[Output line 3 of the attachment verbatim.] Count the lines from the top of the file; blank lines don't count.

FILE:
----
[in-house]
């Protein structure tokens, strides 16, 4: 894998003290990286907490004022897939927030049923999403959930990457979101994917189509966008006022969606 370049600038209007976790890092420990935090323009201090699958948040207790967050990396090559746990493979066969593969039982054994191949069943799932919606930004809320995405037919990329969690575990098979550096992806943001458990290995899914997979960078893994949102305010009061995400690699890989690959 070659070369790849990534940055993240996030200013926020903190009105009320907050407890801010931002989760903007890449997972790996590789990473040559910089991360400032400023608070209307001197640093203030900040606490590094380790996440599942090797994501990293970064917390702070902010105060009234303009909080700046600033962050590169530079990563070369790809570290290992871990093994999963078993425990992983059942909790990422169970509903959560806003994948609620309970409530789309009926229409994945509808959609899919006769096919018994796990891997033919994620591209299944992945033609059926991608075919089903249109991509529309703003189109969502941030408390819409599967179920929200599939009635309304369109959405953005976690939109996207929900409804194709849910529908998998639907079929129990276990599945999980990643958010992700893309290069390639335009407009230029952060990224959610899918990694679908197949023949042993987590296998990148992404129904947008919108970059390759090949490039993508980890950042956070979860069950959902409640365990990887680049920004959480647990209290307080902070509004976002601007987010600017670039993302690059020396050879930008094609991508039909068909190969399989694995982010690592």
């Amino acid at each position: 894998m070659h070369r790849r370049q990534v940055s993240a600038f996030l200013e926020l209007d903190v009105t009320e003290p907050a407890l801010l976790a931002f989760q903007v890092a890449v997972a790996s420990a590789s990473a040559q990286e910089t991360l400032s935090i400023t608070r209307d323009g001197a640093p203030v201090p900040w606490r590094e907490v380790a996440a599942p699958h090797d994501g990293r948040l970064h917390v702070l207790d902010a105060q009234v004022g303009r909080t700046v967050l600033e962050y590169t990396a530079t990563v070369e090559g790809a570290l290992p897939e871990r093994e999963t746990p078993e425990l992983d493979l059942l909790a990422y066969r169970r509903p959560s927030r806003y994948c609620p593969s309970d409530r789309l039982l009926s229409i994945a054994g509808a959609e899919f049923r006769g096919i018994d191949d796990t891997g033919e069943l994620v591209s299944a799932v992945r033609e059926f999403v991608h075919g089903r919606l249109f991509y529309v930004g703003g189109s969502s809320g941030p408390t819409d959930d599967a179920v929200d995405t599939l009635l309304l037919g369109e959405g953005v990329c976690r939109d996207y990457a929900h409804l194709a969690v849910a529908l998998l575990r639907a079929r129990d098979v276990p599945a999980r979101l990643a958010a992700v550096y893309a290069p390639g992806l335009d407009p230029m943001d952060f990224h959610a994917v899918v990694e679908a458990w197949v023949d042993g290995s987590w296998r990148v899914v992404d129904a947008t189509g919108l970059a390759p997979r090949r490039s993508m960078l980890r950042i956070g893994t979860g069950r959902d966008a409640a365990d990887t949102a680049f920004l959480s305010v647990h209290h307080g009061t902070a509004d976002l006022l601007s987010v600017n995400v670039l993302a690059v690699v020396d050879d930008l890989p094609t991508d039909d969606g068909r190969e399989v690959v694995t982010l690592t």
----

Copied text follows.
């Amino acid at each position: 894998m070659h070369r790849r370049q990534v940055s993240a600038f996030l200013e926020l209007d903190v009105t009320e003290p907050a407890l801010l976790a931002f989760q903007v890092a890449v997972a790996s420990a590789s990473a040559q990286e910089t991360l400032s935090i400023t608070r209307d323009g001197a640093p203030v201090p900040w606490r590094e907490v380790a996440a599942p699958h090797d994501g990293r948040l970064h917390v702070l207790d902010a105060q009234v004022g303009r909080t700046v967050l600033e962050y590169t990396a530079t990563v070369e090559g790809a570290l290992p897939e871990r093994e999963t746990p078993e425990l992983d493979l059942l909790a990422y066969r169970r509903p959560s927030r806003y994948c609620p593969s309970d409530r789309l039982l009926s229409i994945a054994g509808a959609e899919f049923r006769g096919i018994d191949d796990t891997g033919e069943l994620v591209s299944a799932v992945r033609e059926f999403v991608h075919g089903r919606l249109f991509y529309v930004g703003g189109s969502s809320g941030p408390t819409d959930d599967a179920v929200d995405t599939l009635l309304l037919g369109e959405g953005v990329c976690r939109d996207y990457a929900h409804l194709a969690v849910a529908l998998l575990r639907a079929r129990d098979v276990p599945a999980r979101l990643a958010a992700v550096y893309a290069p390639g992806l335009d407009p230029m943001d952060f990224h959610a994917v899918v990694e679908a458990w197949v023949d042993g290995s987590w296998r990148v899914v992404d129904a947008t189509g919108l970059a390759p997979r090949r490039s993508m960078l980890r950042i956070g893994t979860g069950r959902d966008a409640a365990d990887t949102a680049f920004l959480s305010v647990h209290h307080g009061t902070a509004d976002l006022l601007s987010v600017n995400v670039l993302a690059v690699v020396d050879d930008l890989p094609t991508d039909d969606g068909r190969e399989v690959v694995t982010l690592t």